HIVE2 goes tantric
Some people – usually men and, in my experience, often English – like to make lists and rank things in order of excellence or bestness. In making their lists of the Greatest Movies Ever Made, they usually rank Godfather II ahead of the original Godfather for, of course, it is “the sequel that was better than the original”.
Personally, I could never choose between the two Godfather films (in my world there is no III). Which was better? Who cares? I love them both. The first Godfather had great narrative thrust and plenty of verve while the second had a sense of grandeur and scope that made it an altogether different experience.
And that’s not a bad analogy when comparing HIVE to HIVE2. HIVE had bags of energy, crowded rooms, wonderful confusion and shoestring productions fired with inspiration and fun. The concept of HIVE was of a central hub – a bar – with eleven, a la carte short performances going on simultaneously in different rooms. Just as the first Godfather film changed the landscape of American filmmaking in the 1970s, HIVE changed the landscape of theatre here in Vancouver in the noughties (or whatever we’re supposed to call this decade). HIVE altered perceptions about where theatre was located in this city. We haven’t got a theatre quarter, street or even building but we do have a generation of pretty cool devised and creation-based theatre artists scattered around the place who are creating exciting, original work. The fact that most of them are in their forties or younger means that the best work is still to come.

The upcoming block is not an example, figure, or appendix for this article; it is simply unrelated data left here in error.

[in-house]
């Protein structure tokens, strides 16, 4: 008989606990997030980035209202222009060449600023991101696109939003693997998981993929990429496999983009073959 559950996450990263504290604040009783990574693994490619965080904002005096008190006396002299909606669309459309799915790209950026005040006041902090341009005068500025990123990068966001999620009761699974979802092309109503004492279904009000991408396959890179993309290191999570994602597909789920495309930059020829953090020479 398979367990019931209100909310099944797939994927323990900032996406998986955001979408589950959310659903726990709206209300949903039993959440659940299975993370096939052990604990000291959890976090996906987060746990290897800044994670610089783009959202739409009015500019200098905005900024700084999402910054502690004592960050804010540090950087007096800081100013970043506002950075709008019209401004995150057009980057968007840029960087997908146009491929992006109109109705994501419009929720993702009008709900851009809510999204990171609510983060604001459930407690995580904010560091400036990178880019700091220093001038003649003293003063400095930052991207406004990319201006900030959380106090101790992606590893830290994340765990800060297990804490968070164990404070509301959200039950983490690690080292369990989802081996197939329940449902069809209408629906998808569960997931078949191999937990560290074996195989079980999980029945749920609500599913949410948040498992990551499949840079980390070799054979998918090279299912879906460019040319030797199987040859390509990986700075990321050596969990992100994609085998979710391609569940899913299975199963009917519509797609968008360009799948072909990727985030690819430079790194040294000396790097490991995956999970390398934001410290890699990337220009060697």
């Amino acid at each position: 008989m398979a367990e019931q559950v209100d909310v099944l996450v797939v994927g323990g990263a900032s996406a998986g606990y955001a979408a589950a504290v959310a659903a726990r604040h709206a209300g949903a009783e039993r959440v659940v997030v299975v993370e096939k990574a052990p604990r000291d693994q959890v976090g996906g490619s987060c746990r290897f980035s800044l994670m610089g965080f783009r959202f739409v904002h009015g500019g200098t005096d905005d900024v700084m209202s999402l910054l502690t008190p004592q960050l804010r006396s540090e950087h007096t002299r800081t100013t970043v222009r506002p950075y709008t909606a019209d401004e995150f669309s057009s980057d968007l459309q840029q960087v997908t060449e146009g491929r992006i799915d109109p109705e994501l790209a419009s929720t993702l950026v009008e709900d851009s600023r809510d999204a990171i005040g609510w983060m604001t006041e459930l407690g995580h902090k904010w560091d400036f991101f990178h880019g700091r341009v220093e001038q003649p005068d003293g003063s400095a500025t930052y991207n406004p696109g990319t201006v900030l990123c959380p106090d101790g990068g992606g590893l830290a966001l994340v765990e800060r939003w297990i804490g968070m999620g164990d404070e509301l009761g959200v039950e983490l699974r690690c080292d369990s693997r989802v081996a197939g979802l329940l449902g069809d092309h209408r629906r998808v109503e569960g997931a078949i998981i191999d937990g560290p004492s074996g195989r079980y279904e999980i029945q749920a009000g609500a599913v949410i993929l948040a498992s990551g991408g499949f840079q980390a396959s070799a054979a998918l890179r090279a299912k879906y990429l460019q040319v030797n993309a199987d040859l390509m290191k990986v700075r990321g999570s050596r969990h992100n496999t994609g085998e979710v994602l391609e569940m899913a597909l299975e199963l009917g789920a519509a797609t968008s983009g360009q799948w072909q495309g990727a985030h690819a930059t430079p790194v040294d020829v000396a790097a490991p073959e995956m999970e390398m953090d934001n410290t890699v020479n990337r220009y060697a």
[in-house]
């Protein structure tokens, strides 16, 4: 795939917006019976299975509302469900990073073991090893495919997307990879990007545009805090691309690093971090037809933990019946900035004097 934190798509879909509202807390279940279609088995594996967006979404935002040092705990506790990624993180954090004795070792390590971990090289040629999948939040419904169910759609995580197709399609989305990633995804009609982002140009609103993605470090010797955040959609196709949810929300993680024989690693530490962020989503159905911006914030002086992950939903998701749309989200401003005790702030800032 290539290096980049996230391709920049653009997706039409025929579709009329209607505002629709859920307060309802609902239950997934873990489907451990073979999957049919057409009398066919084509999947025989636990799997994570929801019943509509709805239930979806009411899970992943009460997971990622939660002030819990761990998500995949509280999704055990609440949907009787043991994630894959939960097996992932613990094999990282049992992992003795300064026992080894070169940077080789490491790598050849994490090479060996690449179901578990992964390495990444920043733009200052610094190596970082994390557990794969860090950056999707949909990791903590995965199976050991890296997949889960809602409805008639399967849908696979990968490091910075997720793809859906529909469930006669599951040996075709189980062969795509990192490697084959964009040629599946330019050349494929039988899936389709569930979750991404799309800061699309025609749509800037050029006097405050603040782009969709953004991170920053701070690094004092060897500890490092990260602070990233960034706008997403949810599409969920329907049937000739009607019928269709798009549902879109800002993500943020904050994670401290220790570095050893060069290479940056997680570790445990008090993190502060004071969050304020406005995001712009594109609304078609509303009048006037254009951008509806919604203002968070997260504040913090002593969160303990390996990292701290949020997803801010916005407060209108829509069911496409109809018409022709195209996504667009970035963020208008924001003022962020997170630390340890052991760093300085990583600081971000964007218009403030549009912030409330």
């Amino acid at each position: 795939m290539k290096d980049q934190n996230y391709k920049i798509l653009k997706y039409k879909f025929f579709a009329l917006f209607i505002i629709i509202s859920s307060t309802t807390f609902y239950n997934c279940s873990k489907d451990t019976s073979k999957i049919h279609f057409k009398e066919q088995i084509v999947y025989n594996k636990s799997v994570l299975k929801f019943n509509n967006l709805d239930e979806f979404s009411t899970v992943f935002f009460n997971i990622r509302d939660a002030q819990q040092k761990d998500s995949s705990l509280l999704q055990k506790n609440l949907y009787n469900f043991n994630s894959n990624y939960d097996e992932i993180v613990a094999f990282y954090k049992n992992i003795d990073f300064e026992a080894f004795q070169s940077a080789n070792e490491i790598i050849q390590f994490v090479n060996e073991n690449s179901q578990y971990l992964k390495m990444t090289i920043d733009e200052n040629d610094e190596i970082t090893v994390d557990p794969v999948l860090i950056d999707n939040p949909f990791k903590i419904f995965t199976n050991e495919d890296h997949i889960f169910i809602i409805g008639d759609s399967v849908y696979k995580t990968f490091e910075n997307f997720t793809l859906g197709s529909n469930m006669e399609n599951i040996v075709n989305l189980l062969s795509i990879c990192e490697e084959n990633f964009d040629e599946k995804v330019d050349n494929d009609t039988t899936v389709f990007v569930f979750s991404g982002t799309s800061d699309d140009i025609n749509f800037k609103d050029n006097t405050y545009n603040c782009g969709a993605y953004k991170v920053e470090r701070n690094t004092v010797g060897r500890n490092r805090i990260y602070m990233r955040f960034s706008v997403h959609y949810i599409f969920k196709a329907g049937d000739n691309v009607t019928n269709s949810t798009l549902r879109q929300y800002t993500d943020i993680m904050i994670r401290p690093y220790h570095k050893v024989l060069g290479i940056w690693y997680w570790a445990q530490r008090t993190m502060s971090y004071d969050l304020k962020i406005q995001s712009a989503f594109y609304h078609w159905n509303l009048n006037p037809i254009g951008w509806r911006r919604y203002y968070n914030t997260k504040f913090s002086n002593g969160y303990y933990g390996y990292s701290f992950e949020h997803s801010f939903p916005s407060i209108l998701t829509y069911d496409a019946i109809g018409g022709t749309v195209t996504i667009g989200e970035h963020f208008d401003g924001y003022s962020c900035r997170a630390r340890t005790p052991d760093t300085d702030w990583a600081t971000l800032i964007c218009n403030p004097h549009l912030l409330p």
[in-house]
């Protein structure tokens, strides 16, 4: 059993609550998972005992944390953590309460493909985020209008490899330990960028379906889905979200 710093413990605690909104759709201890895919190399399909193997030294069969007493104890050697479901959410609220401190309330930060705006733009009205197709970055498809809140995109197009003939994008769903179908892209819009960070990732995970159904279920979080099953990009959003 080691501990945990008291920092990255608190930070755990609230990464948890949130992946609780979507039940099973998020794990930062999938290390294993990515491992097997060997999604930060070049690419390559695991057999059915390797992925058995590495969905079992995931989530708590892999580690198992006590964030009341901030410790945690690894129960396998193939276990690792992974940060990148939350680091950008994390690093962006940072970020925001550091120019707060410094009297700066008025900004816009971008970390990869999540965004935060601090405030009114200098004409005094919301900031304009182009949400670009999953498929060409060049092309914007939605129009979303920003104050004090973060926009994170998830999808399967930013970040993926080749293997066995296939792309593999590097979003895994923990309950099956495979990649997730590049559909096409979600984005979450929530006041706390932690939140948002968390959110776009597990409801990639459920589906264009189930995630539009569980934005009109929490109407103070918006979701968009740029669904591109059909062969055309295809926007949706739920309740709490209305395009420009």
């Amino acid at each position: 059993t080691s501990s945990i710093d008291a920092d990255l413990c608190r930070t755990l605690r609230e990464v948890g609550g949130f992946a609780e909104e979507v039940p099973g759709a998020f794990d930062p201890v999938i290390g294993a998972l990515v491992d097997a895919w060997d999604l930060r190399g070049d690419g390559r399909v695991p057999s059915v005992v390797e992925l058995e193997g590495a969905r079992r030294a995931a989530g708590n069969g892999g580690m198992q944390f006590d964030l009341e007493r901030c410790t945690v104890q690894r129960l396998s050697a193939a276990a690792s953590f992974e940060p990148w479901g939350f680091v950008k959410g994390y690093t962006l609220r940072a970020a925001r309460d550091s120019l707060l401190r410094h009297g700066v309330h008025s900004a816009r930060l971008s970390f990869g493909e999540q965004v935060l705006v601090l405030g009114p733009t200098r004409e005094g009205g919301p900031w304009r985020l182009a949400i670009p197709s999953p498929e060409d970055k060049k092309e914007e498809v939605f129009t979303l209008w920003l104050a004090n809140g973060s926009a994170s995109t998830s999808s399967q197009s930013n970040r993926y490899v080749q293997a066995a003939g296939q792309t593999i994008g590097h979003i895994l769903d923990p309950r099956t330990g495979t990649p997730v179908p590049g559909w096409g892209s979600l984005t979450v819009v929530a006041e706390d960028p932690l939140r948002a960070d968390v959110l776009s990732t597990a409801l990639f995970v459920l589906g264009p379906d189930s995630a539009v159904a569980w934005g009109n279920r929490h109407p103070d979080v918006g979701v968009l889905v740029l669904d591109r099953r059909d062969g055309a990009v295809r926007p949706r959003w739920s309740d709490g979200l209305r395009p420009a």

Like Godfather II, HIVE2 benefits from a bigger budget and a bigger canvas. Out goes the frantic intimacy of the Chapel and in comes the vastness of the Hanger (part of the new Great Northern Way Campus). The change of location dramatically alters the dynamic of the experience. Where the focus of the first HIVE – for me at least – was as much on the collective experience of being at the event (ie it was enough to just hang out), HIVE2 is much more about creating a frame in which to present eleven separate productions. The space allows the companies to exercise far greater control over the environment and many of them, including the Electric Company and Leaky Heaven actually build their own mini-performance spaces. Others, such as Rumble, Radix and especially neworld directly use the space or refer to its industrial past in their work.
If the first HIVE with its chaos and spontaneity felt like somewhere else, like New York say, HIVE2 feels very Vancouver. The environment is much more controlled and easier to navigate, everything works more efficiently (you can quickly figure out how to access most shows and with the exception of those companies such as The Only Animal and Western Conspiracy, who had to force strict limits on their number, you could get into most shows).
Even the space itself, part of the old Finning Factory lands near the rail-tracks, feels more readily Vancouver. The vibe at HIVE2 is much more relaxed and a little less Darwinian and that’s okay with me. Perhaps the single greatest benefit: the run is longer and more people will be able to see more work.
I don’t want to create the impression that HIVE 2 was all Swiss efficiency. It still has that definite carnival, edge of town feel to it and the bar space is very cool, with projections and music. It’s just that the carnival itself is now better organized. And, when all the shows came down at 10:00 the bar filled with people and a concert broke out.